}
    }
}

A WebcomDate value encapsulates a standard Date value. The type also provides a special .backEndCurrentDate instance that represents the Webcom server current date.

You can use the serverTimeOffset described above to display the local time of your client.

struct MyData: Codable {
    let value: String
    let time: WebcomDate
}

let datasyncManager = Webcom.defaultApplication.datasyncService.createManager()
let node = datasyncManager / "mypath"
node? <- MyData(value: "test", time: .backEndCurrentDate)
node?.subscribe(to: .valueChange) { event in
    guard let data: MyData = event.value.decoded() else {
        return
    }
    print("Value '\(data.value)' changed at '\(data.time.value)'")
}

Full example for a simple chat application

In the following code, we use Webcom.ServerValue.TIMESTAMP to store to timestamp of new messages. When we display the message to the user we add the 'timeOffset', so that all messages seems to be timestamped from the local device clock (replace “<your-app>” with your actual application identifier):

const messagesRef = new Webcom('<your-app>');

const offsetRef = messagesRef.child('.info/connection/serverTimeOffsetMs');
let timeOffset=0;
offsetRef.on("value", snap => {
  timeOffset = snap.val();
  console.log("server time offset changed:", timeOffset);
});

// Function called to push message into Webcom
function addMessage(username, message) {
    messagesRef.push({
      text: message,
      name: username,
      time: Webcom.ServerValue.TIMESTAMP
    });
}

messagesRef.on('child_added', snapshot => {
  const data = snapshot.val();
  const message = data.text;
  const username = data.name || "anonymous";
  // Retrieve the timestamp of the message and add the current time offset
  const date = new Date(data.time - timeOffset);

  // Now you just have to append the new message in you page...
});
import com.orange.webcom.dessert.TimeStampDate
import com.orange.webcom.sdkv2.datasync.subscription.SubscribableEvent.*

@Serializable
data class Message(val text: String, val name: String, val time: TimeStampDate)

val myApp = WebcomApplication.default // the app defined by the 'webcom.properties' asset file
val datasync = myApp.datasyncService // this service is the entry point for all datasync-related features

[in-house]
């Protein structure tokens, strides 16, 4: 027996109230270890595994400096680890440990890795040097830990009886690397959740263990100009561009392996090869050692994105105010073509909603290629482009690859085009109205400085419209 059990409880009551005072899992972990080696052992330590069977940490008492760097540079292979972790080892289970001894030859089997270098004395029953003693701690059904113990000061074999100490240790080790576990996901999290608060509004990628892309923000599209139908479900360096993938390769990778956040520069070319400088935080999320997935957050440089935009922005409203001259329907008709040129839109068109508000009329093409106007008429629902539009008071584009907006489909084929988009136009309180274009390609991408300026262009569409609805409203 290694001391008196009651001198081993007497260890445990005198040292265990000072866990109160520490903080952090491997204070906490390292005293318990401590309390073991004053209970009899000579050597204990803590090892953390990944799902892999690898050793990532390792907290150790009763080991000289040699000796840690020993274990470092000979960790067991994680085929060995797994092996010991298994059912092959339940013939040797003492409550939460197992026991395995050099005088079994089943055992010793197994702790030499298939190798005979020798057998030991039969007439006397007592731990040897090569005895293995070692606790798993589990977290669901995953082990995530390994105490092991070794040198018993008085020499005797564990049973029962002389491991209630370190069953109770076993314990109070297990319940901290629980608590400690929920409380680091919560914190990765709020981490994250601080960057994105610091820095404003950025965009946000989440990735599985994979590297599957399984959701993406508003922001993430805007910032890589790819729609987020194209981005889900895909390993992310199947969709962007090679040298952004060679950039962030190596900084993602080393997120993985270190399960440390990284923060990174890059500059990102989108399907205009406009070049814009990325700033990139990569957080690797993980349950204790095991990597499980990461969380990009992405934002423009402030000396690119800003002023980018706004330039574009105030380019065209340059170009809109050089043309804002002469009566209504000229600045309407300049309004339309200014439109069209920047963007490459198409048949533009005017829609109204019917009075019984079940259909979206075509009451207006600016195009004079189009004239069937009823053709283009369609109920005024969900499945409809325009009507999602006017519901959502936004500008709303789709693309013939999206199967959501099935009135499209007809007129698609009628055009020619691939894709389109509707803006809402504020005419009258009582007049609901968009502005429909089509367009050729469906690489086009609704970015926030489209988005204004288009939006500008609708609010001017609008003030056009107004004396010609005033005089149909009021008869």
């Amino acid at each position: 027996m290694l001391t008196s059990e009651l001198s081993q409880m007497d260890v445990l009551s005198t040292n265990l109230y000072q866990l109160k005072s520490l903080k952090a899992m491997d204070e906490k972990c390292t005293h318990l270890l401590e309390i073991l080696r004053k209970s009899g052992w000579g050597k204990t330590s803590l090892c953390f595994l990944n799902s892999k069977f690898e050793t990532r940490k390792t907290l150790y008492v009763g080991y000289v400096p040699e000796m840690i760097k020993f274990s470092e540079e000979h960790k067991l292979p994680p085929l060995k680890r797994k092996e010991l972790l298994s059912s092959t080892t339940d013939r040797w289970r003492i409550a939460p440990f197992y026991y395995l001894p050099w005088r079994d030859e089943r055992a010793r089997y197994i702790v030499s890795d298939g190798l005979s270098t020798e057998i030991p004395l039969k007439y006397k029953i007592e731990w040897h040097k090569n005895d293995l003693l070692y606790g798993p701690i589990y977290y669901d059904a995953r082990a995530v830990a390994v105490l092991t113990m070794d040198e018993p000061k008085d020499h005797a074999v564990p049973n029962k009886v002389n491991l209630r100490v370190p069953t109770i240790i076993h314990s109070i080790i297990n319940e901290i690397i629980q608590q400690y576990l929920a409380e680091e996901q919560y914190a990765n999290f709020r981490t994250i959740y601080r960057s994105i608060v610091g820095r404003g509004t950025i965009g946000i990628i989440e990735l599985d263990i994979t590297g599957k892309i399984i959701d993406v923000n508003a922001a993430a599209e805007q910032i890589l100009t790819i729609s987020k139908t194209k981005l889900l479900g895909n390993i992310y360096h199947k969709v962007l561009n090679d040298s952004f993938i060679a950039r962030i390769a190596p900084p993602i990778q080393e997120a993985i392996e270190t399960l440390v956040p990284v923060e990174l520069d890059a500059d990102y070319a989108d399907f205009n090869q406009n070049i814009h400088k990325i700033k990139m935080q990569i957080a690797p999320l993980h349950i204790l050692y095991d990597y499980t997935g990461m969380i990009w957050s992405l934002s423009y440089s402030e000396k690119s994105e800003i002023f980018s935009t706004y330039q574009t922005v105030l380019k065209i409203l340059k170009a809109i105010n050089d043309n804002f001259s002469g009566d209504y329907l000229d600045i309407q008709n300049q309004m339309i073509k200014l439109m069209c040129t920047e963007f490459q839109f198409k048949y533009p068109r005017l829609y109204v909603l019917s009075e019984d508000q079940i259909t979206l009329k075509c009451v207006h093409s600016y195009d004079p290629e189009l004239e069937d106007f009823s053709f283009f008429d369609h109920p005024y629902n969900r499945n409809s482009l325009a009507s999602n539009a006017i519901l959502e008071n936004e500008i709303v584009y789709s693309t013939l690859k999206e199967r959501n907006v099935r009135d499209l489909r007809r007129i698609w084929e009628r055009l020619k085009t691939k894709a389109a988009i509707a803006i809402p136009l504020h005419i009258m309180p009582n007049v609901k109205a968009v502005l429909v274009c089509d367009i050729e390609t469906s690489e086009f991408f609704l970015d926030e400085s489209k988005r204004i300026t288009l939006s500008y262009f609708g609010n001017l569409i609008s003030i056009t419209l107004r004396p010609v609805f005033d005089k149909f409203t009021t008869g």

val manager = datasync.createManager()
val messagesNode = manager.rootNode

var timeOffset = 0L
manager.subscribeToStateChange { // it: DatasyncState
    it.connectionState.backendTimeOffsetMilliseconds?.let { offset ->
        timeOffset = offset
        println("server time offset changed: $offset")
    }
}

// Function called to push message into Webcom
fun addMessage(username: String, message: String) {
    messagesNode.push(Message(message, username, TimeStampDate()))
}

messagesNode.subscribe(Child.Added::class) { // it: Notification<Child.Added>
    if (it is Child.Added) {
        it.value.asA(Message::class)
            // Retrieve the device date corresponding to the message date
            . run { copy(time = TimeStampDate(time - timeOffset)) }
            . let { message ->
                // Now you just have to append the new message in you page...
            }
    }
}
struct Message: Codable {
    let username: String
    let message: String
    let date: WebcomDate
}

let app = Webcom.defaultApplication
let manager = app.datasyncService.createManager()
let node = manager.rootNode

// Function called to push message into Webcom
func addMessage(username: String, message: String) {
    node.push(Message(username: username, message: message, date: .backEndCurrentDate))
}

node.subscribe(to: .childAddition) { event in
    guard let message: Message = event.value.decoded() else {
        return
    }
    // Retrieve the device date corresponding to the message date
    let deviceDate = app.datasyncService.state.connectionState.deviceDate(for: message.date)
    // Now you just have to append the new message in you page...
}